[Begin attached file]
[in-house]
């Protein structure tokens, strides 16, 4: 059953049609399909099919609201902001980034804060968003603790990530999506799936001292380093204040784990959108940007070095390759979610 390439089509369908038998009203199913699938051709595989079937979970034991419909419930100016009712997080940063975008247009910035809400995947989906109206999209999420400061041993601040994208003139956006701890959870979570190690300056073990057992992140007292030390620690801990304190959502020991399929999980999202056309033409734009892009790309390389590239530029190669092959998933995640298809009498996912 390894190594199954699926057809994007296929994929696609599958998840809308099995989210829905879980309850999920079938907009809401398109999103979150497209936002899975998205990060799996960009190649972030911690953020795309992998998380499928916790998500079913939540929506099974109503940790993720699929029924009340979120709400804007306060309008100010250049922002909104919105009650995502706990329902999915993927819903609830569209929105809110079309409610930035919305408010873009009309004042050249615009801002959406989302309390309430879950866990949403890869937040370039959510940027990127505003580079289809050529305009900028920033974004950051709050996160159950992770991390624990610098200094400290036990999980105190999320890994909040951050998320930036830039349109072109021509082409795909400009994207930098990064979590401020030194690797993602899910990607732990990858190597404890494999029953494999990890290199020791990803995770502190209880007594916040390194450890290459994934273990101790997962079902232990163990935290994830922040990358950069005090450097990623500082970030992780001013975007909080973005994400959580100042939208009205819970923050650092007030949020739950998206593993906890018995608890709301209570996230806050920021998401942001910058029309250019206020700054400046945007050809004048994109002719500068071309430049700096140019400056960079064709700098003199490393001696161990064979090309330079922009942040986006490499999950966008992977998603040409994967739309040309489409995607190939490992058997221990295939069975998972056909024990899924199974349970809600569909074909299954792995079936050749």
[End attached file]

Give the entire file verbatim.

[in-house]
């Protein structure tokens, strides 16, 4: 059953049609399909099919609201902001980034804060968003603790990530999506799936001292380093204040784990959108940007070095390759979610 390439089509369908038998009203199913699938051709595989079937979970034991419909419930100016009712997080940063975008247009910035809400995947989906109206999209999420400061041993601040994208003139956006701890959870979570190690300056073990057992992140007292030390620690801990304190959502020991399929999980999202056309033409734009892009790309390389590239530029190669092959998933995640298809009498996912 390894190594199954699926057809994007296929994929696609599958998840809308099995989210829905879980309850999920079938907009809401398109999103979150497209936002899975998205990060799996960009190649972030911690953020795309992998998380499928916790998500079913939540929506099974109503940790993720699929029924009340979120709400804007306060309008100010250049922002909104919105009650995502706990329902999915993927819903609830569209929105809110079309409610930035919305408010873009009309004042050249615009801002959406989302309390309430879950866990949403890869937040370039959510940027990127505003580079289809050529305009900028920033974004950051709050996160159950992770991390624990610098200094400290036990999980105190999320890994909040951050998320930036830039349109072109021509082409795909400009994207930098990064979590401020030194690797993602899910990607732990990858190597404890494999029953494999990890290199020791990803995770502190209880007594916040390194450890290459994934273990101790997962079902232990163990935290994830922040990358950069005090450097990623500082970030992780001013975007909080973005994400959580100042939208009205819970923050650092007030949020739950998206593993906890018995608890709301209570996230806050920021998401942001910058029309250019206020700054400046945007050809004048994109002719500068071309430049700096140019400056960079064709700098003199490393001696161990064979090309330079922009942040986006490499999950966008992977998603040409994967739309040309489409995607190939490992058997221990295939069975998972056909024990899924199974349970809600569909074909299954792995079936050749």